For detailed guidance on all the different types of control, you can use this online tool from Internet Matters . This gives you the chance to set up a personalised list of the controls used in your home on all your different devices. There is also advice on how to use all the various controls, with videos and step-by-step instructions.
What can controls be used for?
Controls can either be for a device like a games console, or for a network such as your home broadband.
The way to access device controls can vary according to the manufacturer. They can offer varying types of protection, from filtering out adult content from search results to preventing your child from buying things when playing games. You can generally find instructions on how to set these controls up on the manufacturer’s website or use the Internet Matters app for help. These settings will apply whether the device is being used in your home our outside – but it’s easy for them to be switched off, so talk to your child about trust and responsibility, making sure they understand the importance of why you have put the settings in place.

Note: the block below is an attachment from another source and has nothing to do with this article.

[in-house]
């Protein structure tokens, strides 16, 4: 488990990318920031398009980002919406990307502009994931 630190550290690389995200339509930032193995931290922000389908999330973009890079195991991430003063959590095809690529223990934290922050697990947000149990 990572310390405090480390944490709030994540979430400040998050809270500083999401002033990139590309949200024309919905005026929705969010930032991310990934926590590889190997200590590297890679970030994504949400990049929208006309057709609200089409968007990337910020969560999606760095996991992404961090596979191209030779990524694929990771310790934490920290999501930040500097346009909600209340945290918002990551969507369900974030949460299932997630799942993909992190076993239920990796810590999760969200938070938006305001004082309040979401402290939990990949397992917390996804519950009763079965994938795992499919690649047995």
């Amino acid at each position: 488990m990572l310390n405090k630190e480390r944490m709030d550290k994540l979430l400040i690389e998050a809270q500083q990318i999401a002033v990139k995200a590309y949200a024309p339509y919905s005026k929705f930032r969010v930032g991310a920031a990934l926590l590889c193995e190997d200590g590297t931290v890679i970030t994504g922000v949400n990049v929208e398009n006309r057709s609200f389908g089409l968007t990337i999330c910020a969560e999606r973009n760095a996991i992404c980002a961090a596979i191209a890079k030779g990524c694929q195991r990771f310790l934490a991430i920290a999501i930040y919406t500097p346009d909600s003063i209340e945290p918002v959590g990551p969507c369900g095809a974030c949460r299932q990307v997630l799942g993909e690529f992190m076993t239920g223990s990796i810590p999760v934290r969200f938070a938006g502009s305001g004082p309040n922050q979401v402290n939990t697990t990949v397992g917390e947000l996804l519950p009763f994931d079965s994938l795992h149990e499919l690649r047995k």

Most games consoles come with settings, which can be put in place for either the device itself or the games platform. It’s easy to forget that games consoles allow players to connect to the internet and talk to people all over the world so setting controls on devices and the platform itself (such as X Box) is important.